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PROMISE-1: Migraine nipped in the bud with eptinezumab drip

Jairia Dela Cruz
21 Dec 2020

Intravenous eptinezumab has demonstrated early and sustained migraine-preventive effects with a favourable safety profile in adult patients with episodic migraine (EM), according to the 1-year results of the phase III PROMISE-1* study.

“These data confirm and extend the positive results of the 12-week primary analysis … [and suggest] that the calcitonin gene–related peptide (CGRP)-targeted monoclonal antibody eptinezumab can provide clinically meaningful migraine reductions for patients with EM,” the investigators said.

In total, 888 patients (mean age, 39.8 years; 84.3 percent female; 83.8 percent white) received four infusions of eptinezumab at 30 mg (n=219), 100 mg (n=223), or 300 mg (n=224), or placebo (n=222), administered 12 weeks apart, on day 0, then weeks 12, 24, and 36.

As early as the first day after the first dosing, eptinezumab 100 mg and 300 mg produced marked reductions in migraine episodes compared with placebo during the initial 12-week evaluation period. The percentages of patients with migraine decreased by 52 percent with 100 mg, 55 percent with 300 mg, and 27 percent with placebo. [Cephalalgia 2020;40:241-254]

Mean monthly migraine days dropped consistently throughout the study. For example, there was a reduction of 3.9 days in the 100-mg group and 4.3 days in the 300-mg group versus 3.2 days with placebo during the first 12 weeks alone. The corresponding reductions seen during weeks 13–24, 25–36, and 37–48 were 4.5, 4.7, and 4.5 days with 100 mg eptinezumab, 4.8, 5.1, and 5.3 days with 300 mg, and 3.8, 4.0, and 4.0 days with placebo. [Clin Ther 2020;42:2254-2265.E3]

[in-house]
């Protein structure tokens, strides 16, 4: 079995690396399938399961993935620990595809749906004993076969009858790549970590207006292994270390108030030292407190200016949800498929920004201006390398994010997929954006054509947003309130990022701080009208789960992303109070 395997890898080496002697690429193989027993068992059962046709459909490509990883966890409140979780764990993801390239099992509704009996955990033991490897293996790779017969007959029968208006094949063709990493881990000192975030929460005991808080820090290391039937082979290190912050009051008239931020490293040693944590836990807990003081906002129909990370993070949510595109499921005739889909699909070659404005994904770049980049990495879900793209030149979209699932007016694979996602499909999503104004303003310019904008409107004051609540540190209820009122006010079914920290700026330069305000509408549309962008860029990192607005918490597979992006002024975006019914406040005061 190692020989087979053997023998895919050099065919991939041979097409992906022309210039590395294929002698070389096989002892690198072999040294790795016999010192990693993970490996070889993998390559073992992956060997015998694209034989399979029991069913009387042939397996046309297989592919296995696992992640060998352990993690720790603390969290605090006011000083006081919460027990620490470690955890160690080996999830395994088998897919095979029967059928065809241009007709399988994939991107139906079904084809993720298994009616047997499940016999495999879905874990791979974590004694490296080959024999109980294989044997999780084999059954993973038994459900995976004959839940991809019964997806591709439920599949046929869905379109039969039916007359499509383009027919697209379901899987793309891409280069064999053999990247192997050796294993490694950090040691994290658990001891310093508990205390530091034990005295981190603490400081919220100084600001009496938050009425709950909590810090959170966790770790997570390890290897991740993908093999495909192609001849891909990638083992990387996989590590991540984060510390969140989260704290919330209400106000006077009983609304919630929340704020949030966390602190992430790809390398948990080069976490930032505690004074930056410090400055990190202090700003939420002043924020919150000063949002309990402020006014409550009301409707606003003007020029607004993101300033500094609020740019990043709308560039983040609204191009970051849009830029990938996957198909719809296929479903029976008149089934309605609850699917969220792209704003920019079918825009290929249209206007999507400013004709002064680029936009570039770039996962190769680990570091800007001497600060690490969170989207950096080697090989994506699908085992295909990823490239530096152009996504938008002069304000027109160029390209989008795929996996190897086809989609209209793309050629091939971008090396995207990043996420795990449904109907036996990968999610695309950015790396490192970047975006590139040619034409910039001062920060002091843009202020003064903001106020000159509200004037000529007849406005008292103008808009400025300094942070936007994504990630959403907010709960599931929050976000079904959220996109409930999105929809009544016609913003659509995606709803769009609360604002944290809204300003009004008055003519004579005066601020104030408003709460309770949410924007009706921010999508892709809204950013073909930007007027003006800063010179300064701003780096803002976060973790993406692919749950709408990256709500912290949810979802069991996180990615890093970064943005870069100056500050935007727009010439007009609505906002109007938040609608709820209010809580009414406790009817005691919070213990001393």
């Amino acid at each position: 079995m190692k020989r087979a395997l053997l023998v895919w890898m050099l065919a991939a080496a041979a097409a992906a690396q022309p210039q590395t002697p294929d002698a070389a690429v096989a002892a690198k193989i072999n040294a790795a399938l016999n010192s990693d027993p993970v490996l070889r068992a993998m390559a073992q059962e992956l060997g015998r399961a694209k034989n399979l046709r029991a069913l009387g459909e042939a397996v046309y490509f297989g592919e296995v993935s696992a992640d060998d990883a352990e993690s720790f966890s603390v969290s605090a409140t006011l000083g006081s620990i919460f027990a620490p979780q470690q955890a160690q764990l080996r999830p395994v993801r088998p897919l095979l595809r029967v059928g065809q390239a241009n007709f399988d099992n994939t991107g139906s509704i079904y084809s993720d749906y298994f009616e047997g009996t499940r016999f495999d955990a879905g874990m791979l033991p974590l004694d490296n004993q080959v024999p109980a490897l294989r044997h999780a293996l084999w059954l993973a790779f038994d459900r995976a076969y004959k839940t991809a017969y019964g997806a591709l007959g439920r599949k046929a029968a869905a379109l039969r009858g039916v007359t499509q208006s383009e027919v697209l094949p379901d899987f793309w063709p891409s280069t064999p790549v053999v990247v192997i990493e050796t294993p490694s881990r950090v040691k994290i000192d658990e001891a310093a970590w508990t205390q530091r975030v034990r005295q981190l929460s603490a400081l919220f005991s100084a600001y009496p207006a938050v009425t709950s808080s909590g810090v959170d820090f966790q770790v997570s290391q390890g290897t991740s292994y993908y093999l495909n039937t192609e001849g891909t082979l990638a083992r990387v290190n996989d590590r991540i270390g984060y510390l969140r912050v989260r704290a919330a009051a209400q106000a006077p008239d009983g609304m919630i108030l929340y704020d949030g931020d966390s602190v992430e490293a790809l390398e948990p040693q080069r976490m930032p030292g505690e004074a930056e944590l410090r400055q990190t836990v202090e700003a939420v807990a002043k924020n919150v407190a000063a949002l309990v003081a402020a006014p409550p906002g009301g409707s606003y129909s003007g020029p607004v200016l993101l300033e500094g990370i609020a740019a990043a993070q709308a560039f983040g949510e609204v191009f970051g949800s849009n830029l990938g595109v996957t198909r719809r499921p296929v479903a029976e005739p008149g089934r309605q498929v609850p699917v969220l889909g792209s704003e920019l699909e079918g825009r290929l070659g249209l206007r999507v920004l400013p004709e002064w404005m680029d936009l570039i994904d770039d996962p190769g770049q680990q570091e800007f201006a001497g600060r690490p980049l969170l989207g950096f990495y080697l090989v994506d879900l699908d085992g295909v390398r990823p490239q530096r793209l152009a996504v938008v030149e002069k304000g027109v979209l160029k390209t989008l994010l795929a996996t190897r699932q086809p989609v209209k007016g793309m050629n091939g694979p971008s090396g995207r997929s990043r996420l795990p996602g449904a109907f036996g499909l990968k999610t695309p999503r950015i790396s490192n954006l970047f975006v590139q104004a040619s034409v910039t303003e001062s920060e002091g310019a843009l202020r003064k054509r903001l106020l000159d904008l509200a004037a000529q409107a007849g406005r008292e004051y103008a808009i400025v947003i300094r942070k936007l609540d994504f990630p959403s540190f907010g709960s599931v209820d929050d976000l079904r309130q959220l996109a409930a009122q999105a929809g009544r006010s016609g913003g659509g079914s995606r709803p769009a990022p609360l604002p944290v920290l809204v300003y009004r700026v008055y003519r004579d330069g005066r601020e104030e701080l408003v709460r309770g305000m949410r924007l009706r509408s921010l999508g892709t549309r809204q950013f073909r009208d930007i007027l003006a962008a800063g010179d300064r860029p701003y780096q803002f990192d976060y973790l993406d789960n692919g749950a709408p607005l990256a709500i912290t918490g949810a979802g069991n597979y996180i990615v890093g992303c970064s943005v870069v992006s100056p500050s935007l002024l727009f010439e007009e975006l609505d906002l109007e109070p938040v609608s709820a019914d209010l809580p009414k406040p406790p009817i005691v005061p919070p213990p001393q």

The number of patients with a ≥50- or ≥75-percent reduction in migraine frequency was numerically higher among actively treated patients than among dose who received placebo for each 12-week interval during the entire study. There was no difference in the proportion of those who achieved a ≥50-percent reduction across the eptinezumab groups.

Of note, the responses were better during the second half of the study (weeks 24–48) relative to the first half (weeks 1–24).

Eptinezumab was well tolerated throughout the study. Adverse events, including upper respiratory tract infection, nasopharyngitis, sinusitis, dizziness, nausea, and fatigue, were similar across dosing periods. No serious tolerability signals emerged with continued dosing.

“The sustained preventive benefit of eptinezumab observed in this study may contribute to improved persistence with therapy, as does the acceptable tolerability profile,” given that lack of efficacy and the occurrence of adverse effects are the common reasons cited for the discontinuation of migraine-preventive medications, according to the investigators.

Additionally, there are merits to a longer dosing interval, they continued. Patients, specifically, say that such an approach is more convenient, with fewer treatments to keep track of. Compared with monthly, quarterly administration also yields greater savings in terms of medication costs. [J Headache Pain 2019;20:50]

Likewise, physicians prefer administration every 12 weeks, mostly because of the potential for improved adherence, reduced monthly injection burden, and fewer injection-days, the investigators pointed out.

“Additional research will provide greater insight into the potential benefits of eptinezumab and other migraine preventive measures designed to reduce or eliminate the need for daily therapy,” they said.

*Prevention of Migraine via Intravenous ALD403 Safety and Efficacy 1

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